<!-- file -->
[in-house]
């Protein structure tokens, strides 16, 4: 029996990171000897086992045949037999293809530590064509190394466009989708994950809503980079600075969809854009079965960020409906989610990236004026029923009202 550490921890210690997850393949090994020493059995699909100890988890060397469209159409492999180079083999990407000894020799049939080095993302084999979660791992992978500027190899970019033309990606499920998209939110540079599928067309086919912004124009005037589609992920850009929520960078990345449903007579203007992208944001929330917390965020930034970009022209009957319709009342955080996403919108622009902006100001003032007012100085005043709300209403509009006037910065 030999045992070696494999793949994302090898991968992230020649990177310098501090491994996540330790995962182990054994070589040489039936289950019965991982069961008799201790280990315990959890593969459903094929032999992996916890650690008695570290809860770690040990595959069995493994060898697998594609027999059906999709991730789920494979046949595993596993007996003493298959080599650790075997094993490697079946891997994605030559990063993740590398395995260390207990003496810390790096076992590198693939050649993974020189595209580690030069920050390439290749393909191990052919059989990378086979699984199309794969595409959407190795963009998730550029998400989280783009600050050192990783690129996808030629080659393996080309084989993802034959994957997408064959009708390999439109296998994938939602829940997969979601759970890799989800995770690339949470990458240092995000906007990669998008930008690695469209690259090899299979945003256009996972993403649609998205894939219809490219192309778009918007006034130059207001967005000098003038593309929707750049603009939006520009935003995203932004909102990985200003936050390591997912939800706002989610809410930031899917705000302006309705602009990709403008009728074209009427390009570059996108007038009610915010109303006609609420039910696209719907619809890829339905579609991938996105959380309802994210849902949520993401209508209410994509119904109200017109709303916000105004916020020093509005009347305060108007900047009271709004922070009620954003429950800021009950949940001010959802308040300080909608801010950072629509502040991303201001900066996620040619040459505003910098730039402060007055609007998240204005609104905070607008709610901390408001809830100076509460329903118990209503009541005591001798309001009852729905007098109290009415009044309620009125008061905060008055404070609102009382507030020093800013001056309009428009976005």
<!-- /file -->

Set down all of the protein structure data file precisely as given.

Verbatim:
[in-house]
């Protein structure tokens, strides 16, 4: 029996990171000897086992045949037999293809530590064509190394466009989708994950809503980079600075969809854009079965960020409906989610990236004026029923009202 550490921890210690997850393949090994020493059995699909100890988890060397469209159409492999180079083999990407000894020799049939080095993302084999979660791992992978500027190899970019033309990606499920998209939110540079599928067309086919912004124009005037589609992920850009929520960078990345449903007579203007992208944001929330917390965020930034970009022209009957319709009342955080996403919108622009902006100001003032007012100085005043709300209403509009006037910065 030999045992070696494999793949994302090898991968992230020649990177310098501090491994996540330790995962182990054994070589040489039936289950019965991982069961008799201790280990315990959890593969459903094929032999992996916890650690008695570290809860770690040990595959069995493994060898697998594609027999059906999709991730789920494979046949595993596993007996003493298959080599650790075997094993490697079946891997994605030559990063993740590398395995260390207990003496810390790096076992590198693939050649993974020189595209580690030069920050390439290749393909191990052919059989990378086979699984199309794969595409959407190795963009998730550029998400989280783009600050050192990783690129996808030629080659393996080309084989993802034959994957997408064959009708390999439109296998994938939602829940997969979601759970890799989800995770690339949470990458240092995000906007990669998008930008690695469209690259090899299979945003256009996972993403649609998205894939219809490219192309778009918007006034130059207001967005000098003038593309929707750049603009939006520009935003995203932004909102990985200003936050390591997912939800706002989610809410930031899917705000302006309705602009990709403008009728074209009427390009570059996108007038009610915010109303006609609420039910696209719907619809890829339905579609991938996105959380309802994210849902949520993401209508209410994509119904109200017109709303916000105004916020020093509005009347305060108007900047009271709004922070009620954003429950800021009950949940001010959802308040300080909608801010950072629509502040991303201001900066996620040619040459505003910098730039402060007055609007998240204005609104905070607008709610901390408001809830100076509460329903118990209503009541005591001798309001009852729905007098109290009415009044309620009125008061905060008055404070609102009382507030020093800013001056309009428009976005």